During investigation within new features in Apache Kafka 0.9 and 0.10, we had used KStreams and KTables. There is an interesting fact that Kafka uses RocksDB internally. See Introducing Kafka Streams: Stream Processing Made Simple. RocksDB is not written in JVM compatible language, so it needs careful handling of the deployment, as it needs extra shared library (OS dependent).
And here there are simple questions:
I had tried to search the answer, but I see only implicit reason, that RocksDB is very fast for operations in the range of about millions of operations per second.
On the other hand, I see some DBs that are coded in Java and perhaps end to end they could do that as well as they are not going over JNI.
RocksDB is used for several (internal) reasons (as you mentioned already for example its performance). Conceptually, Kafka Streams does not need RocksDB -- it is used as internal key-value cache and any other store offering similar functionality would work, too.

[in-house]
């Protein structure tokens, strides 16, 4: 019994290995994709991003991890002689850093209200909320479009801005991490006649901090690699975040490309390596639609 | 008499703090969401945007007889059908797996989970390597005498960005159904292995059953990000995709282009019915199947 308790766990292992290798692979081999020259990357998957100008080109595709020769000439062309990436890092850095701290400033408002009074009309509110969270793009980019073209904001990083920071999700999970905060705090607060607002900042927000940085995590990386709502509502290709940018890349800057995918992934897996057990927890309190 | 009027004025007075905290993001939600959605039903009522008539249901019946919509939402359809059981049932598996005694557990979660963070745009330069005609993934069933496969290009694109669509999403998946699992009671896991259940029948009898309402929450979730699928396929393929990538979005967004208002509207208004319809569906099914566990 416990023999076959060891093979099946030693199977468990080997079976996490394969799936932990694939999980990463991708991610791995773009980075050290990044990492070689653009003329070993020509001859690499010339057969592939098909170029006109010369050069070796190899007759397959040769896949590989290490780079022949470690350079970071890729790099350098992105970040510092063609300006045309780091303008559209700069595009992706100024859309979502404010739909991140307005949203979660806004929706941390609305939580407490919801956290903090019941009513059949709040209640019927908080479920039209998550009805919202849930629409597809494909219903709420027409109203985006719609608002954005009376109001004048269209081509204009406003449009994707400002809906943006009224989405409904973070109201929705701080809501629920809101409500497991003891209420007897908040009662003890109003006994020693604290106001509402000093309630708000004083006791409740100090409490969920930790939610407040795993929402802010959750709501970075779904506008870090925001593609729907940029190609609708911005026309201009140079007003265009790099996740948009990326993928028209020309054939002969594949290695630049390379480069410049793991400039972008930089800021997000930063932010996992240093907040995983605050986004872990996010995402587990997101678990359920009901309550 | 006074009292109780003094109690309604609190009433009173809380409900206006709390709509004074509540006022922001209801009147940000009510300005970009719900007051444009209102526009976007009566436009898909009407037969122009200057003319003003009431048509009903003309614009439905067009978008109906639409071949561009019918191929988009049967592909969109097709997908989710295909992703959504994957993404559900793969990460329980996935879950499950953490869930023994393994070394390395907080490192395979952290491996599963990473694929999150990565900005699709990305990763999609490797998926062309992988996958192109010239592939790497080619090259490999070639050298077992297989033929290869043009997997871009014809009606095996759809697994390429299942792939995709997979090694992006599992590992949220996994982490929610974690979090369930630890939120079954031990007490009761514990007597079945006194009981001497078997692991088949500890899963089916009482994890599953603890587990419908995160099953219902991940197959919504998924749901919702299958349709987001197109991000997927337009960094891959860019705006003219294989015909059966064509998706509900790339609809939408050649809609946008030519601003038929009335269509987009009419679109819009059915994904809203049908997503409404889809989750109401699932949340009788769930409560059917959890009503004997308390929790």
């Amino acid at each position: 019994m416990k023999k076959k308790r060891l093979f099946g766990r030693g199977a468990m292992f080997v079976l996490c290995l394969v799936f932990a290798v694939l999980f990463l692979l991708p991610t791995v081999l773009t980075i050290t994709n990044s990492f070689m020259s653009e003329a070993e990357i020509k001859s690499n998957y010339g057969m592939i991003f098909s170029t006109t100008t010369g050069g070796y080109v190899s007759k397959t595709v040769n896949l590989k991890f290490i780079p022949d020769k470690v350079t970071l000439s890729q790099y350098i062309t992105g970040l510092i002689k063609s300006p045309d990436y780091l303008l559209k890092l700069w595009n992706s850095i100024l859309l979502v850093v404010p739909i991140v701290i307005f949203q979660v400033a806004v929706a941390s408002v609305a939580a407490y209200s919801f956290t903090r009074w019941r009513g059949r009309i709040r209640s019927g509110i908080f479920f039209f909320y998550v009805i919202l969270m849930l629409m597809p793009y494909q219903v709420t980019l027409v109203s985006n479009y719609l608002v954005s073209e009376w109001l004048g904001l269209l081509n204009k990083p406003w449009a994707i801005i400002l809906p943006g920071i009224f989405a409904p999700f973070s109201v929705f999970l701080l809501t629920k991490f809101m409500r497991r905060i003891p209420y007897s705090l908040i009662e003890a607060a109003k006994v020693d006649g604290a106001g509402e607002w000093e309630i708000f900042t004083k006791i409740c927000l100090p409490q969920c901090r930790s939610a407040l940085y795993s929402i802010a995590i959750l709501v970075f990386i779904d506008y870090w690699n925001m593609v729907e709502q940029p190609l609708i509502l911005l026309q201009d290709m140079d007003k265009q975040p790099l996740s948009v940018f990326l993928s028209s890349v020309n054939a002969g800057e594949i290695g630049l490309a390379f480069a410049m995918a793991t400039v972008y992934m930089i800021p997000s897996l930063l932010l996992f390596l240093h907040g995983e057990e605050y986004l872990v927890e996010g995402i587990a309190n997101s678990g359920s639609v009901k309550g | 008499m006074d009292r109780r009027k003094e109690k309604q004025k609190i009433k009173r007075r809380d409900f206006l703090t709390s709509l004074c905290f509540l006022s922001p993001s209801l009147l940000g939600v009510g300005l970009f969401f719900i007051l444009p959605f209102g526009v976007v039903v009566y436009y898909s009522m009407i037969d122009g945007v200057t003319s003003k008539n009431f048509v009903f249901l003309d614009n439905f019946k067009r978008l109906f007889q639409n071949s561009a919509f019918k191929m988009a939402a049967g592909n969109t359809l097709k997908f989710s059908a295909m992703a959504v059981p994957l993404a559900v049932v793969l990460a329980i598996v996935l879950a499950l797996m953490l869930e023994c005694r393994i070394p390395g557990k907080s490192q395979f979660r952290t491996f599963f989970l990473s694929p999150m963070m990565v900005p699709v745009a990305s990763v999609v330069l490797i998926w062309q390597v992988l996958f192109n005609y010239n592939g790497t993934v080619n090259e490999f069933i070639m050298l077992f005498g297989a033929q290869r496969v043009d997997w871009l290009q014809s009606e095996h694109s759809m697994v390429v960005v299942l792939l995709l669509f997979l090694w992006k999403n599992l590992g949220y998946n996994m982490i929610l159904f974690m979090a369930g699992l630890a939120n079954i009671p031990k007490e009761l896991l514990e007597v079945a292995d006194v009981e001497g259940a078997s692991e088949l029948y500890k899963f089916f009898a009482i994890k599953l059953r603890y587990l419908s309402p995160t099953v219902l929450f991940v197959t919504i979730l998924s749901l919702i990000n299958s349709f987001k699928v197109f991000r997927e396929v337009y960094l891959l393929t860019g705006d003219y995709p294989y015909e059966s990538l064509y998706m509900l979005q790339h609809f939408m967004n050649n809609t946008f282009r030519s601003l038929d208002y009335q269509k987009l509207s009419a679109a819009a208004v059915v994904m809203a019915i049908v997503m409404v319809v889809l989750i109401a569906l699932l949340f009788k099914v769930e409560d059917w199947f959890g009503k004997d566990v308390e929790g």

Comment from @miguno below (rephrased):
One important advantage of RocksDB in contrast to pure in-memory key-value stores is its ability to write to disc. Thus, a state larger than available main memory can be supported by Kafka Streams.
Comment from @miguno above:
"RocksDB is not written in JVM compatible language, so it needs careful handling of the deployment, as it needs extra shared library (OS dependent)."As a user of Kafka Streams you don't need to install anything.
Using Kafka Streams DSL, as of 0.10.2 release (KAFKA-3825) it's possible to plug in custom state stores and to use a different key-value store.
Using Kafka Streams Processor API, you can implement your own store via
StateStore interface and connect it to a processor node in your topology.